Testing for Effects of UV-B Radiation on Anti-Predator Behavior in Amphibians: A Critique and Some Suggestions


Corresponding author: Clive P. Cummins, Centre for Ecology and Hydrology, Monks Wood, Huntingdon PE28 2LS, UK. E-mail: cc@ceh.ac.uk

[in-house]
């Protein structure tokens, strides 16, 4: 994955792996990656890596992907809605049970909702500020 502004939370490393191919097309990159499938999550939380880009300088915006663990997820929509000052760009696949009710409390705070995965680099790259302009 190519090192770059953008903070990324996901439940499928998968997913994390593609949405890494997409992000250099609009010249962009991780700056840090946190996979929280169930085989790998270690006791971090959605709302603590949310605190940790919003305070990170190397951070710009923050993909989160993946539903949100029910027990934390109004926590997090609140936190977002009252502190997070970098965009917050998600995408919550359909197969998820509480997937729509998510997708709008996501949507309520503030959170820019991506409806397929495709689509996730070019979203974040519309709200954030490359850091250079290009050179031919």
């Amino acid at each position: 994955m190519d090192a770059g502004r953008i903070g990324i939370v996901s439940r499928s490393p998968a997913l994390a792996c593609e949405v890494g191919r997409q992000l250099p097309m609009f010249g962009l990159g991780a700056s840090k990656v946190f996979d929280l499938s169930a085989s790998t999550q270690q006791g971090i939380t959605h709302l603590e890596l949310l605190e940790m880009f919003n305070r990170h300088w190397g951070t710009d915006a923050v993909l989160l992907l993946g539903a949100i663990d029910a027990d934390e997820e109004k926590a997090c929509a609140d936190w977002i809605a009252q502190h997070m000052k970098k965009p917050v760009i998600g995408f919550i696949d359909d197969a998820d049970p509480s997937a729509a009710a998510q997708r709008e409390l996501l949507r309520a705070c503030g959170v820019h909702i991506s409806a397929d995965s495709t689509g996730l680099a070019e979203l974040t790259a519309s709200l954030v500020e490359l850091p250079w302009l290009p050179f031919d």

In a recent paper, Kats et al. (2000) reported three experiments intended to test for effects of UV-B radiation (hereafter, UV-B) on predator-avoidance behaviors in three amphibian species. They introduced their study in the context of concern about increasing penetration of solar UV-B to ground level, owing to loss of stratospheric ozone, and its possible effects on amphibian populations. Kats et al. concluded from their results: `ultraviolet exposure may have important sub-lethal effects in amphibians that could adversely effect (sic) their fitness'. As Kats et al. cited field studies that apparently demonstrated lethal effects of ambient levels of UV-B on amphibians, their conclusion that sub-lethal effects may occur is not obviously contentious. Furthermore, their experiments appear to be based on accepted methods. Nevertheless, I contend that the conclusions drawn by Kats et al. are not justified by the results they reported. Here, I discuss some problems with their study and suggest some possible improvements for future studies.